Wednesday, July 14, 2010

Twin Cities Traffic

Trips to new, exciting, and/or unfamiliar areas such as Minnesota (yeah!) and the Minneapolis-St.Paul area* (woo!) usually unearth some kind of traffic device or road engineering marvel that I'm not that familiar with, or that I just find interesting. For example: traffic lights at the end of interstate onramps, just before the merge.

(* - Semantics question. Is the term "Minneapolis-St. Paul" similar to the term "Raleigh-Durham" in that it is not used by anyone who actually lives there? Do the locals prefer to use the term "The Twin Cities" to refer to their home metropolitan area, just like people from our area prefer the term "The Triangle"? Those dashed metropolitan area names are pretty awkward, you know.)

Many, if not all, of the onramps onto Minneapolis-area expressways have traffic lights at the end of them. Apparently, they're called ramp meters. I guess they're supposed to control the flow traffic coming onto the expressways, in order to move the backups from the expressways themselves onto the onramps? I've never seen this anywhere else, but it seems pretty smart, and apparently, they're effective. We were never in the area during rushhour (aww, shucks), so the ramp meters were on flashing yellow the whole time when we were there.

Many onramps also have separate lanes for carpools that aren't controlled by a ramp meter. Genius! That's way easier and cheaper than building a separate HOV lane on the expressways themselves.

Here's a separate topic that has more to do with Minnesota in general. Let's say you see a sign up ahead that says "LEFT LANE CLOSED, 2 MILES", and you're in the right lane. Do you get in the left lane at the first available moment, or do you wait until the last possible moment to merge?

Well, Minnesota wants you to wait until the last possible moment to merge, and they tell you this with signs that say something to the effect of "USE BOTH LANES TO MERGE POINT". I think studies have shown that when both lanes are full to the merge point and people work together and take turns merging into one lane at the merge point, traffic moves more quickly overall. (Maybe this will only work in Minnesota because of that whole "Minnesota nice" thing.) The alternative to the Mn/DOT-endorsed merging method is a free-for-all mix of people who change lanes at the first possible moment - which often creates an unnecessarily long backup well in advance of the merge point - and people who speed ahead in the now-vacated right lane and cut in front of someone at the last moment. (Tom Vanderbilt's book Traffic: Why We Drive the Way We Do> talks about this issue at length.)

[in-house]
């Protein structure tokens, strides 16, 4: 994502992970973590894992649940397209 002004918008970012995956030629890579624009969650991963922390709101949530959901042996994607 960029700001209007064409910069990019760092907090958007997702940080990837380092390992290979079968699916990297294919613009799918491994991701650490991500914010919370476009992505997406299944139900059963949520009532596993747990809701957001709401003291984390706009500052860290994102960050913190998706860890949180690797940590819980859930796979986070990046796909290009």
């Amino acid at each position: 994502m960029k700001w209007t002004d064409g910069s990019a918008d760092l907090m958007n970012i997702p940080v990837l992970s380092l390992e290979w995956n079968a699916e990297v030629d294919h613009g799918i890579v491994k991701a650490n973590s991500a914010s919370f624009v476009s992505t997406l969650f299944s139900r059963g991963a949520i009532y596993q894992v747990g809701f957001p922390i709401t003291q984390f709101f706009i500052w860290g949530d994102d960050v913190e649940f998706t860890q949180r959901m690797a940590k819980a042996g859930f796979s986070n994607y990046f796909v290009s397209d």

The latter situation is what happened in a construction zone on I-74 in Illinois during Day 2 of our Alaska trip. Signs warned motorists of a closing right lane several miles in advance of the construction zone. So what did people do? Move over to the left lane immediately, creating a very long backup. What did I do? I got in the right lane, moved ahead two miles unimpeded (passing up to a hundred cars in the process), and then merged into the left lane just a few hundred feet before the merge point in front of a slowly-accelerating truck. (In most traffic jams, you can usually find plenty of space to move over in front of a large truck.) Yes, I am that jerk who speeds ahead in the open lane and cuts in at the last moment. But don't blame me; blame Tom Vanderbilt and his book. He told me to do it.

So, in summary: Mn/DOT gets it. (Paying attention, PennDOT?)

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